This past week on my Instagram account, I posted a series of running tips describing strategies I use to help with race recovery. Last week, I ran the Glen Clova Half Marathon, and my recovery started immediately after the race. If you’re looking for ways to help promote recovery, stave off illness and prevent injury, but you missed my Instagram series (or you’re not even on Instagram) don’t worry: here they are.
- Rehydrate: both in the acute stage immediately after the race, but also in the days after. In the hours after a longer distance (10 miles+) race or run, you may feel sluggish and tired: this has nothing to do with exhaustion or the need to eat, and everything to do with dehydration. Fill your water bottle and start drinking that H2O! You’ll start to perk up and won’t need that nap you think you need. In the days following a race, rehydration is equally important. Continue to drink water regularly throughout the day, but don’t overdo it. Go by thirst, hunger pangs and tiredness – all are indications you may need water over food or a nap.
2. Active Recovery: rather than using the week(s) after a race as a reason (excuse) to not do anything physical, get out there and start moving again! Low intensity, shorter duration physical activity helps reduce muscle soreness from racing. Going for an easy run, cycle, swim, even just for a walk gets the blood flowing again, which diminishes the accumulation of lactic acid in your muscles.
Two post-race don’t’s:
– In the days after a race, don’t just sit or lie around – your muscle soreness will be prolonged. You may think you’re doing yourself a world of good, but you delayed onset muscle soreness (DOMS) will just be prolonged. And it doesn’t have to.
– Don’t jump right back into high intensity, long duration physical activity. Your duration of physical activity in the week after a race should be similar to the last week of your training programme taper: if your last run before a race was 20 minutes at easy pace, then you should do the same for your first run post-race. After last weekend’s 13.1, my first run was 3 miles at easy pace.
3. Compression gear: namely tights, leg sleeves or socks. While the jury is still out whether compression gear truly promotes faster recovery, it does help to relieve muscle soreness, which helps promote active recovery. I changed into warmer clothes immediately post-race, and my 2XU compression tights were part of that. I kept them on for the rest of the day, along with my compressions socks, and the following day.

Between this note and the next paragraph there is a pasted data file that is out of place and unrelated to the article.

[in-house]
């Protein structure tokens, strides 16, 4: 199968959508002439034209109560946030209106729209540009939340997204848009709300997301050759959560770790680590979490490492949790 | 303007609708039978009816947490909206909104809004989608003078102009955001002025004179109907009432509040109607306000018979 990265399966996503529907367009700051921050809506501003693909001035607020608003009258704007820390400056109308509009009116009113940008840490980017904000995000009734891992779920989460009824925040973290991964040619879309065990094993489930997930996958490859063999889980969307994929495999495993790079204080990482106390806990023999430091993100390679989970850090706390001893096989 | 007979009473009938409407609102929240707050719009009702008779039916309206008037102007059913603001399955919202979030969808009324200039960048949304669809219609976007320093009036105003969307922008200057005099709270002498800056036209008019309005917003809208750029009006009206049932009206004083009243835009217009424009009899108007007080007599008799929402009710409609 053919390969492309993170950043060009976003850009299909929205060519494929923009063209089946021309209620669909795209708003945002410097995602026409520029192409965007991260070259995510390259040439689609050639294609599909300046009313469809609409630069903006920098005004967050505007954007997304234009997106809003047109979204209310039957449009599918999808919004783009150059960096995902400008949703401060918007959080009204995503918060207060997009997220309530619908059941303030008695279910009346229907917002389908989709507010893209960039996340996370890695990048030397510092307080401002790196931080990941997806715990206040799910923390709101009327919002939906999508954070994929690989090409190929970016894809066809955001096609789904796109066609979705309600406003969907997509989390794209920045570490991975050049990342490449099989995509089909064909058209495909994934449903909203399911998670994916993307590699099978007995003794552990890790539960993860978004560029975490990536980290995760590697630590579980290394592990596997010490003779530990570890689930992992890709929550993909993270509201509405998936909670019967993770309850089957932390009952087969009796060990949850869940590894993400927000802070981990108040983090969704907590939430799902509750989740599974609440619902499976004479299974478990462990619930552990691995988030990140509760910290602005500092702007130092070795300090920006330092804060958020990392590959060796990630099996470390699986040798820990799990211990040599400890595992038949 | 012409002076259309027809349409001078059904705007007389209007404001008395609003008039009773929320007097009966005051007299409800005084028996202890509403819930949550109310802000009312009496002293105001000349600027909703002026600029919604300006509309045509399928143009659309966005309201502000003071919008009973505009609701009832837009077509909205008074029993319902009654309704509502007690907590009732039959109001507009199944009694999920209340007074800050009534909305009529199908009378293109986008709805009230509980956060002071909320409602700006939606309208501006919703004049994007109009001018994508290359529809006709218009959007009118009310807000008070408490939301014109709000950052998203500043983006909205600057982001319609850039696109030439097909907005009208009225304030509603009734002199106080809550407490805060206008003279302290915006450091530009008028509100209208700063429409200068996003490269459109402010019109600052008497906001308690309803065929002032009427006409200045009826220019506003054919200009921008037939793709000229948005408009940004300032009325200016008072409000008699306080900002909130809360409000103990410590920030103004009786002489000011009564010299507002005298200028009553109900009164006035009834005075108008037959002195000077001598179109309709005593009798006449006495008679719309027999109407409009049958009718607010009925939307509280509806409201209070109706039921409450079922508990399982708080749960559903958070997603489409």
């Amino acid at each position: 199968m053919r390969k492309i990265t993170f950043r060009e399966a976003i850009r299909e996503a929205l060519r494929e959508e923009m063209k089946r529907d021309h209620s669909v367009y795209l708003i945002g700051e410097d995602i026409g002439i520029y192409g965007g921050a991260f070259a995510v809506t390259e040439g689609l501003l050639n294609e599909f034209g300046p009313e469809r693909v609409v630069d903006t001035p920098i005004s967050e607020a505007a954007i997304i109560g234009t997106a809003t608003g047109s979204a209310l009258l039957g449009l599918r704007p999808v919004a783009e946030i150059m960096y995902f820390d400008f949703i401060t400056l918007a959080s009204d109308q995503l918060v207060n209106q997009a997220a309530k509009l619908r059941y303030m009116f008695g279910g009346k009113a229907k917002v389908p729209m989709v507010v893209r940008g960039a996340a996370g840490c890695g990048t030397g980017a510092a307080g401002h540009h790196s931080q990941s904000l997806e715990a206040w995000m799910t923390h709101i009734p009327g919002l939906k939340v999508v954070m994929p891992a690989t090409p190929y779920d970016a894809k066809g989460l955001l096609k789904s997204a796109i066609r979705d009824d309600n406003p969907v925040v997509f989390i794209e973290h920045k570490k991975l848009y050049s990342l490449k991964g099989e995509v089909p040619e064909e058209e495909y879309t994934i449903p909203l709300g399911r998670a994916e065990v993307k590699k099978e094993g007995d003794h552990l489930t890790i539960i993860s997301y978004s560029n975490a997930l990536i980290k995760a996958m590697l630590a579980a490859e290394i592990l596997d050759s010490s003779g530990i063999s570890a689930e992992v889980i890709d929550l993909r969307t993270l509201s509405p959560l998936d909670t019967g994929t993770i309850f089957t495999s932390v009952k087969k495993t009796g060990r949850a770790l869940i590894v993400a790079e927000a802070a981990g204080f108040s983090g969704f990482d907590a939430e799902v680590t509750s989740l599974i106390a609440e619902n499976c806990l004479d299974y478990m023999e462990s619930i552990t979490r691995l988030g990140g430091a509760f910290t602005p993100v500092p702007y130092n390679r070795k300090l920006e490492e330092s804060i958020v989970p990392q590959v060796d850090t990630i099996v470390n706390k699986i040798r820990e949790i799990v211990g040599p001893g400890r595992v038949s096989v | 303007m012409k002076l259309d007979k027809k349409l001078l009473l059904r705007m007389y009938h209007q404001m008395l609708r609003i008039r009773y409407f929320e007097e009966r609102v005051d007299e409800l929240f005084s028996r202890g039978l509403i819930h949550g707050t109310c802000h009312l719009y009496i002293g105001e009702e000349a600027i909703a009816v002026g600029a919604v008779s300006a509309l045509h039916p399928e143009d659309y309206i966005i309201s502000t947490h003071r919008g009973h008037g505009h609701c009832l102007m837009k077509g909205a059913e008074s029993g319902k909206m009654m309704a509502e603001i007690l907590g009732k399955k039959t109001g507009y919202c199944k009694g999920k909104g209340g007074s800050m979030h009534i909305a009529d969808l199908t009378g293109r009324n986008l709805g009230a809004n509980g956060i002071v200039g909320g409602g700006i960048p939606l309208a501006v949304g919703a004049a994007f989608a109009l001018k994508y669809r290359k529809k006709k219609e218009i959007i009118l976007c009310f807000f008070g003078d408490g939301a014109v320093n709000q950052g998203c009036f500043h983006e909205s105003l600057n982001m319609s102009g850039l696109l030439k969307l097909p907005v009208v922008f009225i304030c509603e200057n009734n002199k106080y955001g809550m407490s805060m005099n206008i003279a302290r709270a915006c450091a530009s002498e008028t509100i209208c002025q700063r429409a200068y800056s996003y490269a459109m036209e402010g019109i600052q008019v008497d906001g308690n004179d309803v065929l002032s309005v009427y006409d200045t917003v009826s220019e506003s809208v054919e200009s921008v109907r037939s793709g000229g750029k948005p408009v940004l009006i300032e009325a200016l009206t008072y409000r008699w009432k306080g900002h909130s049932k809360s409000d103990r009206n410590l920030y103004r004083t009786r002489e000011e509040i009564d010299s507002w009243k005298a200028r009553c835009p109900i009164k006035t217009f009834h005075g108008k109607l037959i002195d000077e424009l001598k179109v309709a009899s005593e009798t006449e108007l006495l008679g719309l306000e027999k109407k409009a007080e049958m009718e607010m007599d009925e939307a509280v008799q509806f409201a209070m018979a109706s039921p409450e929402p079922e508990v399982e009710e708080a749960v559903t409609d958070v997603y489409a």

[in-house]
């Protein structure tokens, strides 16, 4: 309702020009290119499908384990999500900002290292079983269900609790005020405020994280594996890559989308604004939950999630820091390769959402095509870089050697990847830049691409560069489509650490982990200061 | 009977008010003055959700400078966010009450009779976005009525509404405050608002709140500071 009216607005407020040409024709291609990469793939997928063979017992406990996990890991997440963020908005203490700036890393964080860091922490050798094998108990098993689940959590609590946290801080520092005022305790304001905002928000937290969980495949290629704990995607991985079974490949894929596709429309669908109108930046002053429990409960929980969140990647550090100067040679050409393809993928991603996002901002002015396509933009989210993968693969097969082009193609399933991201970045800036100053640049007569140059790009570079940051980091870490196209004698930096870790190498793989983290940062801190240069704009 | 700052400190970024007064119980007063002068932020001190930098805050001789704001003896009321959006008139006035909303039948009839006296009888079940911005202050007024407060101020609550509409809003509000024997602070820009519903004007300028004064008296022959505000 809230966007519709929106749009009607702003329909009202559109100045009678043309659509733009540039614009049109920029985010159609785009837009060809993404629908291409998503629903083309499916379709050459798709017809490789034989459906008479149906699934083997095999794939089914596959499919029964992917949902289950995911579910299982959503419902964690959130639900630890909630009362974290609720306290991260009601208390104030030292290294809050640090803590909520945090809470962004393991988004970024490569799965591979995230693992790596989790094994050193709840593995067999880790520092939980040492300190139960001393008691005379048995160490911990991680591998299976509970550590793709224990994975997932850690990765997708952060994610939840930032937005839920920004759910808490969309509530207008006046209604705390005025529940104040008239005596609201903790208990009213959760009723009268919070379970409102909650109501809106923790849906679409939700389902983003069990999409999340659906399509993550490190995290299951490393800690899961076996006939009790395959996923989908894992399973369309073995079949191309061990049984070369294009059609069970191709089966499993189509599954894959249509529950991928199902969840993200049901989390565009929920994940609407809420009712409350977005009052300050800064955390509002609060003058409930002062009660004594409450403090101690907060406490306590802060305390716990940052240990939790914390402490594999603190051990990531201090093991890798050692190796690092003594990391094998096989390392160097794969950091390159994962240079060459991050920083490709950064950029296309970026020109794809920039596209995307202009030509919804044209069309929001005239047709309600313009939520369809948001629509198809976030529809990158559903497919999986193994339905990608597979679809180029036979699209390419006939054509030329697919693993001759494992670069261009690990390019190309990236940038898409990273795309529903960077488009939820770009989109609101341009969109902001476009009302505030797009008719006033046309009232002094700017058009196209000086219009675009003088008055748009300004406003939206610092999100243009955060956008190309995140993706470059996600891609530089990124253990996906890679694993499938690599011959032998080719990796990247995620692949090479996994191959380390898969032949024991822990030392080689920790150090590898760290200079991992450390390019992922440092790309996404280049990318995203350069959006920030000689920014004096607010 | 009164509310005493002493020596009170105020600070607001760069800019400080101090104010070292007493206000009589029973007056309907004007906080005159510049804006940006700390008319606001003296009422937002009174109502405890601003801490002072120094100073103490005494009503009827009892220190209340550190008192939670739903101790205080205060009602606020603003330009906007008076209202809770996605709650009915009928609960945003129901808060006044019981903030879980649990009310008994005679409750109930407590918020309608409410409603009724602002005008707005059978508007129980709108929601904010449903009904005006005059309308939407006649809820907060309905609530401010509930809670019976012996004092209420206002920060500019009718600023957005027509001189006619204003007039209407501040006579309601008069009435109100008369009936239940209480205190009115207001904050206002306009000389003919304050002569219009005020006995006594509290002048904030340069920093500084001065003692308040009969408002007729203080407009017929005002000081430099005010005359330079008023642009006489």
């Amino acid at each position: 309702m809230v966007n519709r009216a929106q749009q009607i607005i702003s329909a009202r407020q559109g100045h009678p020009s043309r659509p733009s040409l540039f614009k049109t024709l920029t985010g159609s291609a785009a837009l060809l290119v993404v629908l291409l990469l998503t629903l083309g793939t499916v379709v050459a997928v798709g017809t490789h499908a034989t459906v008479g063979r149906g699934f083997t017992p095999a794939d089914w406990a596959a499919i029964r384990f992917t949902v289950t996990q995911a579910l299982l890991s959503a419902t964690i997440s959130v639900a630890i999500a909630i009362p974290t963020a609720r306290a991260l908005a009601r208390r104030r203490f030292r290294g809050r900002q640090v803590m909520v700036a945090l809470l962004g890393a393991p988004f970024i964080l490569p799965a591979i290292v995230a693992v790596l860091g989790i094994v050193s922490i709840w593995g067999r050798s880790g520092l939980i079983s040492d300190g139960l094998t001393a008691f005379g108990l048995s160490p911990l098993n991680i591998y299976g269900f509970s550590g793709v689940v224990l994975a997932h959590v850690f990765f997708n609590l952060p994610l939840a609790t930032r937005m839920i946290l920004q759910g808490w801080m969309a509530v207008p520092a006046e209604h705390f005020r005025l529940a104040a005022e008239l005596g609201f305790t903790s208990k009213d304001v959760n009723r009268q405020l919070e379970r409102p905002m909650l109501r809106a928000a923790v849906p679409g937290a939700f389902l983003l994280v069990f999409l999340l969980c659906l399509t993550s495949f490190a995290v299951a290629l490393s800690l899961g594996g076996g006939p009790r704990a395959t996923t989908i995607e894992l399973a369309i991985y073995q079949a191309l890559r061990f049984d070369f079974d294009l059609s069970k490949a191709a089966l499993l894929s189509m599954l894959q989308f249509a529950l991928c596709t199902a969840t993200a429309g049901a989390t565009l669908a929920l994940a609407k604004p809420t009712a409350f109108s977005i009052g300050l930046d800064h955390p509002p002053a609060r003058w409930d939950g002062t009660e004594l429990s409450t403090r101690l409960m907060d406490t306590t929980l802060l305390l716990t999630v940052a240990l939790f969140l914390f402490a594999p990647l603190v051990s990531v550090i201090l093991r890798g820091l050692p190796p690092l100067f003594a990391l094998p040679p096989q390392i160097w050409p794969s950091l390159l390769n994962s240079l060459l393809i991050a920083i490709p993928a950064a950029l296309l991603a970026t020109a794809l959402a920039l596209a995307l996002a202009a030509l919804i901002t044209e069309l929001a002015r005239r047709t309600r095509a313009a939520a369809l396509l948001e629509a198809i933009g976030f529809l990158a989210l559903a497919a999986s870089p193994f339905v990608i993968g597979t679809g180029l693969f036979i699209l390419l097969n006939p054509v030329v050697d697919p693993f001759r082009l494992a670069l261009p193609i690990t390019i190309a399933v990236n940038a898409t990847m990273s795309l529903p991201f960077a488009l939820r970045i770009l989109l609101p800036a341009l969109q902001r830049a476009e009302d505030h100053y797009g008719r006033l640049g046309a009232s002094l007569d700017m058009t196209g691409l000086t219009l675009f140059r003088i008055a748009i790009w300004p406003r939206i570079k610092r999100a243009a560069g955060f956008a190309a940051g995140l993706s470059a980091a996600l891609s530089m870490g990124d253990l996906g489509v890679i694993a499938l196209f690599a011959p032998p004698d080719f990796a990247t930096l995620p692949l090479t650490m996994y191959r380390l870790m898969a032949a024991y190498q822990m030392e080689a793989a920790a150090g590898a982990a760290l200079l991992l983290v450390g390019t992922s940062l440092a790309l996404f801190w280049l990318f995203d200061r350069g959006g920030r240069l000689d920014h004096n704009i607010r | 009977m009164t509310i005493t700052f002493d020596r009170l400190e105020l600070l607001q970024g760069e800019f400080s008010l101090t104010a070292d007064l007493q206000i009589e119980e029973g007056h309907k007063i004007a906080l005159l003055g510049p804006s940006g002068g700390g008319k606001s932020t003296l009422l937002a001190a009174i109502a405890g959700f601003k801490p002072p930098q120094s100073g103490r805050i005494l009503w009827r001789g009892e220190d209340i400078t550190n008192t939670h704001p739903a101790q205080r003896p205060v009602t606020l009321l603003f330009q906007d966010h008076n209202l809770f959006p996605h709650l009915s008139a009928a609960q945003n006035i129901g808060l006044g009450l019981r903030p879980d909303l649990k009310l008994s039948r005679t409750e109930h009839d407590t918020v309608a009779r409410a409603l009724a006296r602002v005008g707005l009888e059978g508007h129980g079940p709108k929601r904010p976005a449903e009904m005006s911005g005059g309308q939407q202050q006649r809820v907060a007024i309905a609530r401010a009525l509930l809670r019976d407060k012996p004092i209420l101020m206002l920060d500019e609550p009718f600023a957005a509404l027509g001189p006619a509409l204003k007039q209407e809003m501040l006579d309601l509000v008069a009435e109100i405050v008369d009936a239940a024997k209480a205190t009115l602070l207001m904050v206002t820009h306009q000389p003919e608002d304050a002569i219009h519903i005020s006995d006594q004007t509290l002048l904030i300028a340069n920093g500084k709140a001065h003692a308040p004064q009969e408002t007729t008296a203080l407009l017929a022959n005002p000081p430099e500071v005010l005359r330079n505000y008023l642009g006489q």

Compression clothing should never replace moving around in the days after a race, but instead complement your efforts to get back to normal.
4. Heart rate: it’s one way you can tell your body has recovered from your race. You can only use this method to check your degree of recovery if you have a benchmark heart rate prior to your race, AND if you have a heart rate monitor, obviously! This can be done one of two ways:
– Resting heart rate: After a race, and in the days and weeks following (depending on the distance you raced), your resting heart rate will be elevated, which is a sign you’re not fully recovered. You should only attempt any higher intensity, higher volume physical activity once your heart rate has returned to normal. This only works if you already know your normal resting heart rate, taken in the days or weeks before your actual race.
How do you even check your resting heart rate you ask? If you’re like me and have an older Garmin, you can pop on your heart rate monitor first thing in the morning, just after you wake up but still lying in bed. Once your Garmin has found your heart rate, lie in bed for at least a minute. At the end of the minute, record your heart rate. That is your resting heart rate. Polar users (and probably more sophisticated Garmin users) have a feature on the watch that guides you through this entire process.
– 180 Formula for training: If you’re like me and use the 180 Formula for training, then you’re used to training with your heart rate monitor, keeping it at the same rate throughout your run. ‘180’ is the magic number from which you subtract your chronological age; the number you’re left with is the heart rate at which you will train. I’m 35 years old, my heart rate for training is 145 bpm, which translates to about 10-10:30 minute miles. After a race, even though I could be running at that pace, my heart rate will be in the 150-160’s – a clear sign I’m not yet recovered. You’ll know you’re fully recovered once your heart rate is back to the normal range at the same pace during your recovery runs.
5. Recovery duration: Did you know recovery periods exist? Roughly how many days should your recovery be? A major deciding factor is the number of miles raced – generally, each mile translates into one day of either rest or low volume, low intensity physical activity. If you’ve run a 10km, you should take it easy for a week. If you’ve run a marathon, although you might feel back to normal after a week, your body actually has a good month to recover. Allow your body this time before you get back into higher volume, higher intensity training – even racing – otherwise you’re putting yourself at increased risk for illness, but more importantly injury. You are also at risk of Over Training Syndrome if you ignore your necessary recovery period. Bear in mind, exercise and racing is a highly stressful event on your body, even if you see this act as stress-relieving. Be kind to your body and let it recover fully and appropriately.
These tips aside, it goes without saying that a well-formulate (preferably paleo) diet also helps promote recovery. Sure, having a post-race celebratory meal is fine, especially if the race was a big deal, but don’t use racing as an excuse for a period of post-race bingeing – again, you’ll do yourself more harm than good.
What strategies do you use to recover from races effectively?
What’s your favourite brand of compression clothing?